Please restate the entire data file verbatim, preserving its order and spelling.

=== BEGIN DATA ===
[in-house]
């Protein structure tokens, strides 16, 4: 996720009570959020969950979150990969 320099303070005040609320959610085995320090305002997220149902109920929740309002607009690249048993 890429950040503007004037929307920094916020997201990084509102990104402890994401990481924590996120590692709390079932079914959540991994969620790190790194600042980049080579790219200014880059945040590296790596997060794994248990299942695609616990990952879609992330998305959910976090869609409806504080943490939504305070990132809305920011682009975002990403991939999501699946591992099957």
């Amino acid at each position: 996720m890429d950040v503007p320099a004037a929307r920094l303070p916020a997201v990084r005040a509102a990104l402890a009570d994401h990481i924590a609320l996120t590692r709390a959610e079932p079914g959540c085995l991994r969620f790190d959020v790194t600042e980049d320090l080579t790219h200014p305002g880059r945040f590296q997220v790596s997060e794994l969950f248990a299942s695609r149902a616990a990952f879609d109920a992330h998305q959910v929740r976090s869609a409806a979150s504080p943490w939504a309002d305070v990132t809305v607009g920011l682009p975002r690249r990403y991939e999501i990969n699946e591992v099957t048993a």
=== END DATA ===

[in-house]
């Protein structure tokens, strides 16, 4: 996720009570959020969950979150990969 320099303070005040609320959610085995320090305002997220149902109920929740309002607009690249048993 890429950040503007004037929307920094916020997201990084509102990104402890994401990481924590996120590692709390079932079914959540991994969620790190790194600042980049080579790219200014880059945040590296790596997060794994248990299942695609616990990952879609992330998305959910976090869609409806504080943490939504305070990132809305920011682009975002990403991939999501699946591992099957």
């Amino acid at each position: 996720m890429d950040v503007p320099a004037a929307r920094l303070p916020a997201v990084r005040a509102a990104l402890a009570d994401h990481i924590a609320l996120t590692r709390a959610e079932p079914g959540c085995l991994r969620f790190d959020v790194t600042e980049d320090l080579t790219h200014p305002g880059r945040f590296q997220v790596s997060e794994l969950f248990a299942s695609r149902a616990a990952f879609d109920a992330h998305q959910v929740r976090s869609a409806a979150s504080p943490w939504a309002d305070v990132t809305v607009g920011l682009p975002r690249r990403y991939e999501i990969n699946e591992v099957t048993a």